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Figure 1.
Distribution of the subjects.

Distribution of the subjects.

Figure 2.
Headache response rate by time (intent-to-treat analysis). Headache response is defined by the transition from moderate to severe pain at baseline to moderate or absent pain. The asterisk indicates P = .002; dagger, P = .001.

Headache response rate by time (intent-to-treat analysis). Headache response is defined by the transition from moderate to severe pain at baseline to moderate or absent pain. The asterisk indicates P = .002; dagger, P = .001.

Figure 3.
Percentage of subjects with pain intensity reduced to zero by time (intent-to-treat analysis). The asterisk indicates P = .01; dagger, P = .001.

Percentage of subjects with pain intensity reduced to zero by time (intent-to-treat analysis). The asterisk indicates P = .01; dagger, P = .001.

Figure 4.
Kaplan-Meier estimate of the cumulative percentage of subjects requiring rescue medication (intent-to-treat analysis). The asterisk indicates P = .001 for the percentage of subjects requiring rescue medication by the end of the 6-hour postdose interval.

Kaplan-Meier estimate of the cumulative percentage of subjects requiring rescue medication (intent-to-treat analysis). The asterisk indicates P = .001 for the percentage of subjects requiring rescue medication by the end of the 6-hour postdose interval.

Figure 5.
Percentage of subjects with functional disability reduced to zero by time (intent-to-treat analysis). The asterisk indicates P = .002; dagger, P = .001.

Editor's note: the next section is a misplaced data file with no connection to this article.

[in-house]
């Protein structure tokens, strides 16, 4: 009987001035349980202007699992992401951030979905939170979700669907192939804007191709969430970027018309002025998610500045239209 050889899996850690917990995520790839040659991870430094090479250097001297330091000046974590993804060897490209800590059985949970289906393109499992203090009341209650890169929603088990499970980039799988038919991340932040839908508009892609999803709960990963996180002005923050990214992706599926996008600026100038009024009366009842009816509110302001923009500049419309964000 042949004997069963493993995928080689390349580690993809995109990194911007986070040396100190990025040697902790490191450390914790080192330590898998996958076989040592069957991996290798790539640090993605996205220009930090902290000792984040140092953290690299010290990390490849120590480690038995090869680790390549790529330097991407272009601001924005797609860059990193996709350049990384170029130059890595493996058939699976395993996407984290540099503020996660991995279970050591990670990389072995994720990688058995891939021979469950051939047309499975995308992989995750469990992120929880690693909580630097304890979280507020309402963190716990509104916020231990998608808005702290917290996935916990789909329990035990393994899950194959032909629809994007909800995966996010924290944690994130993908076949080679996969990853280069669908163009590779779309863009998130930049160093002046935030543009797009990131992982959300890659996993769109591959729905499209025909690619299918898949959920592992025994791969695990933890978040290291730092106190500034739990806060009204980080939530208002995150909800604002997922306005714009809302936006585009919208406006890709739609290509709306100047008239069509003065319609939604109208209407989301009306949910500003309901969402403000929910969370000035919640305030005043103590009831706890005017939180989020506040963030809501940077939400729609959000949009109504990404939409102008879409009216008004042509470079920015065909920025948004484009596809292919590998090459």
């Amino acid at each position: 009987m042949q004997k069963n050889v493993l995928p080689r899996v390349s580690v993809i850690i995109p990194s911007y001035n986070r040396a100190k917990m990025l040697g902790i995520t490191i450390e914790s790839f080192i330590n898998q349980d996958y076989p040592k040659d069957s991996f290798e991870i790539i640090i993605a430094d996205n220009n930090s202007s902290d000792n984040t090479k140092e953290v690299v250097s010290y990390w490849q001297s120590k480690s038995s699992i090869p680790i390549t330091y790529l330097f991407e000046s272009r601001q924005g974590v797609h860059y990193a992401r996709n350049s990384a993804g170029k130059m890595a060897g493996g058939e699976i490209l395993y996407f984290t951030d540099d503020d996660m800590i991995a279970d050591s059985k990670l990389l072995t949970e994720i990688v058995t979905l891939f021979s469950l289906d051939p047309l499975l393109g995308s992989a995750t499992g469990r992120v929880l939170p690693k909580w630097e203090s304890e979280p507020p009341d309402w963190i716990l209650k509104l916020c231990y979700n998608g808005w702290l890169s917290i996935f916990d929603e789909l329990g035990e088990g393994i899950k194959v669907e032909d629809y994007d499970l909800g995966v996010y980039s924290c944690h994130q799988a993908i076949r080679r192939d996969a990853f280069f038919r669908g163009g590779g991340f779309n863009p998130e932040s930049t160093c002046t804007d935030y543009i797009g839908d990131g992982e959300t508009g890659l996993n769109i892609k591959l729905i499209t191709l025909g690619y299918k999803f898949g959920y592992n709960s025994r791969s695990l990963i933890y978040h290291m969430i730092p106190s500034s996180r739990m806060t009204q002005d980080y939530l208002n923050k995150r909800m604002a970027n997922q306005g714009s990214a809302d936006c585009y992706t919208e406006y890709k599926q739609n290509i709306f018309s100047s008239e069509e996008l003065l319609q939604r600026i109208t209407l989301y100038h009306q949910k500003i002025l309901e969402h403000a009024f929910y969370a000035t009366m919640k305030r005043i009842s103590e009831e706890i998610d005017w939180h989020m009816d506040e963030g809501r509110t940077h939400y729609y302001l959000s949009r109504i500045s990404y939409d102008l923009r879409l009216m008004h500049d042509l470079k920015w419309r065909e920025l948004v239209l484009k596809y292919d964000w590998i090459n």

Percentage of subjects with functional disability reduced to zero by time (intent-to-treat analysis). The asterisk indicates P = .002; dagger, P = .001.

Figure 6.
Percentage of subjects with photophobia severity reduced to zero by time (intent-to-treat analysis). The asterisk indicates P = .02; dagger, P = .001.

Percentage of subjects with photophobia severity reduced to zero by time (intent-to-treat analysis). The asterisk indicates P = .02; dagger, P = .001.

Figure 7.
Percentage of subjects with phonophobia severity reduced to zero by time (intent-to-treat analysis). The asterisk indicates P = .08; dagger, P = .001.

Percentage of subjects with phonophobia severity reduced to zero by time (intent-to-treat analysis). The asterisk indicates P = .08; dagger, P = .001.

Table 1. 
Demographic and Baseline Migraine Headache Characteristics (Intent-to-Treat Analysis)*
Demographic and Baseline Migraine Headache Characteristics (Intent-to-Treat Analysis)*
Table 2. 
Unadjusted Pain Intensity Differences From Baseline by Time and SPID (ITT Analysis)*
Unadjusted Pain Intensity Differences From Baseline by Time and SPID (ITT Analysis)*
Table 3. 
Unadjusted Pain Relief Scores by Time and TOTPAR Score (ITT Analysis)*
Unadjusted Pain Relief Scores by Time and TOTPAR Score (ITT Analysis)*
Table 4. 
Incidence of Adverse Events Within Body System Occurring in 1% or More of Subjects*
Incidence of Adverse Events Within Body System Occurring in 1% or More of Subjects*
1.
Lipton  RBStewart  WF Migraine headaches: epidemiology and comorbidity. Clin Neurosci. 1998;52- 9
2.
Stewart  WFLipton  RBLiberman  J Variation in migraine prevalence by race. Neurology. 1996;4752- 59Article
3.